Ice volcanoes, spinning moons and more weird Pluto discoveries

10 Nov 2015

It’s four months since New Horizons flew past Pluto, capturing the 2015 photo of the year (probably) as it went. But what have we learned? Well, Pluto might have ice volcanoes, certainly has spinning top moons, and the Edgeworth-Kuiper Belt may be filled with bigger rocks than first imagined.

“The New Horizons mission has taken what we thought we knew about Pluto and turned it upside down,” said Jim Green, director of planetary science at NASA Headquarters in Washington.

Green was speaking at a major meeting of astronomers following months of New Horizons research.

Why the outlandish claims of revolutionary thinking?


Pluto, as seen from the Long Range Reconnaissance Imager aboard NASA’s New Horizons spacecraft

Cryovolcanoes, as cool as they sound

Well, first up, let’s look at two features that Green’s team think might be cryovolcanoes, emitting slurries of water, ice, ammonia, nitrogen or methane from their tops.

From satellite imagery, they are basically two massive mountains with holes at their top, looking pretty much like what volcanoes look like on Earth.

“If they are volcanic, then the summit depression would likely have formed via collapse as material is erupted from underneath,” said Oliver White of the New Horizons team.

“The strange hummocky texture of the mountain flanks may represent volcanic flows of some sort that have travelled down from the summit region and onto the plains beyond, but why they are hummocky, and what they are made of, we don’t yet know.”

Hummocky, great.

Pluto gif

Gif of Pluto images from New Horizons approach

Volcanoes add clues to Pluto’s surface, and beyond

If Pluto proves to have volcanoes, it will provide an important new clue to its geologic and atmospheric evolution – nothing like this has ever been seen in the deep outer solar system.

Of course, that’s because we’ve never gotten close enough to look, properly, with New Horizons’ work revealing that Pluto’s surface enjoys a varying age range, from ancient to intermediate to relatively young.

Now in historical terms that would mean Ancient Egypt, Middle Ages and Industrial Revolution. But we’re not talking history, we’re taking geology.

Craters on Pluto  | New Horizons

Locations of more than 1,000 craters mapped on Pluto by NASA’s New Horizons mission, via NASA/JHUAPL/SwRI

And the only way to establish age is counting the crater impacts, with the fairly understandable assumption that the more the impacts, the older the region.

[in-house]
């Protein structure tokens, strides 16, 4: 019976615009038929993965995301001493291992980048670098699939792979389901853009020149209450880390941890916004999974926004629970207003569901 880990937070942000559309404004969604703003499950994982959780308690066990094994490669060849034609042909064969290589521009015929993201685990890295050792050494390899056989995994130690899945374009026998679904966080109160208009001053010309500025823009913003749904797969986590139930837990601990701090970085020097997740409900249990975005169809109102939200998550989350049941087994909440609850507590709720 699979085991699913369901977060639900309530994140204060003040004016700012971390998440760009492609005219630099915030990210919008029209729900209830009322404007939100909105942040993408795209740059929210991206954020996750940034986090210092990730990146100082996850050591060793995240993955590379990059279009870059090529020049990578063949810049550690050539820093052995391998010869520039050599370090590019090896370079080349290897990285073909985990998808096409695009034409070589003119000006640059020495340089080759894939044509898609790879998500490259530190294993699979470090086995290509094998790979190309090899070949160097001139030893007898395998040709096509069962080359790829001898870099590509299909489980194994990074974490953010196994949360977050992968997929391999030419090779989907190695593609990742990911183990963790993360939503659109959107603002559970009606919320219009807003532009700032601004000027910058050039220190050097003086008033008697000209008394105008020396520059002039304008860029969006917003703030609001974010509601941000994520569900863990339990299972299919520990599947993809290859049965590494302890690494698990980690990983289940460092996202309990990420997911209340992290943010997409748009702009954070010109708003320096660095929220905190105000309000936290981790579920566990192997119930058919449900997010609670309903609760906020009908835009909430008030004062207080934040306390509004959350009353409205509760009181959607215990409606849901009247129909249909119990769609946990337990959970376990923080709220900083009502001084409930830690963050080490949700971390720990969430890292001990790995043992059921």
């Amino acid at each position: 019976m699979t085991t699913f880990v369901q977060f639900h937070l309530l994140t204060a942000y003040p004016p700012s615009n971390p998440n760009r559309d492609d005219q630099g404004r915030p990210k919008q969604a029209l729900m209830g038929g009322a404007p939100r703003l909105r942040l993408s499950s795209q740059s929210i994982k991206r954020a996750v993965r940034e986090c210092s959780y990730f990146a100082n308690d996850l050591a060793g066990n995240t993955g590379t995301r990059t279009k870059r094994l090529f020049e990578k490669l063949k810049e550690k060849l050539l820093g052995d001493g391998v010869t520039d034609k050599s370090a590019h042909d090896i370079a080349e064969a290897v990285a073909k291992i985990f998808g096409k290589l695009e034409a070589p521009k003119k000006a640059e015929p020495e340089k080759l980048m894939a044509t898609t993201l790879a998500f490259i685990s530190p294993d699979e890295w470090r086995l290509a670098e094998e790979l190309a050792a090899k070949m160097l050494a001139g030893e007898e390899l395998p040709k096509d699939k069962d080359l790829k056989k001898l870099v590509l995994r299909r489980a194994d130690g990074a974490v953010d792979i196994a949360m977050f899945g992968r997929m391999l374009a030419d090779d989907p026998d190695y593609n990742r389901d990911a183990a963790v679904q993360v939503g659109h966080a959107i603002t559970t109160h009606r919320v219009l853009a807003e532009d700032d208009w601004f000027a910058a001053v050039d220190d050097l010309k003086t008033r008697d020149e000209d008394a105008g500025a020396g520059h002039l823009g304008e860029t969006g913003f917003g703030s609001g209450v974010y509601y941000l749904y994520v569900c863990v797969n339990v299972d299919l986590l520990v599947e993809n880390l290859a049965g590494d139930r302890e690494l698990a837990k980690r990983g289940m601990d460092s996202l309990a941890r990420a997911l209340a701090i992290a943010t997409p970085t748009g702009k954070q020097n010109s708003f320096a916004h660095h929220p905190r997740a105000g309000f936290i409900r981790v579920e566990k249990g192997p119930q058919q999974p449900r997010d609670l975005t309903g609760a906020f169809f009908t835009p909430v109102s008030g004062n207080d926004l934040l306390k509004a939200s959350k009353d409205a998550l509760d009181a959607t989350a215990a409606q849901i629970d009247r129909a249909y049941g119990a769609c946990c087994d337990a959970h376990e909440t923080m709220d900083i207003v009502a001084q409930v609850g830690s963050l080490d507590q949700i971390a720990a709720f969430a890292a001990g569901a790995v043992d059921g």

Some of the surface, so, is estimated at 4bn years old, right when Pluto was formed, with other areas as young as 10m years old.

This area is on the left hand side of Pluto’s heart, with other areas falling in between those two ages. By the way the heart on Pluto drew some pretty genius gifs from around the web.

Pluto sad gif

Edgeworth-Kuiper Belt, we hardly knew you

However, what’s somewhat more surprising is how, by counting the crater impacts, scientists can get a better grasp on just how populated the Edgeworth-Kuiper Belt is with asteroids, dwarf planets and rocks.

So now, rather than thinking that Edgeworth-Kuiper Belt objects are compilations of several small rocks, the New Horizons team thinks they were “born large”.

The last thing discovered by the team is Pluto’s bizarre collection of spinning moons. Spinning, spinning, spinning moons.

Rather than syncing up with Pluto – which is how our moon reacts to Earth, and indeed most moons react to their planetary parents – the smaller moons out there are spinning around like madmen.

Too much torque

Charon, the larger of the moons, exerts such a strong torque that it messes with their orbits and may even send them crashing into each other, thus creating Hydra.

“Pluto’s moons behave like spinning tops,” said co-investigator Mark Showalter of the SETI Institute in Mountain View, California.

“We suspect from this that Pluto had more moons in the past, in the aftermath of the big impact that also created Charon,” said Showalter.

Volcano image via Shutterstock

Gordon Hunt was a journalist with Silicon Republic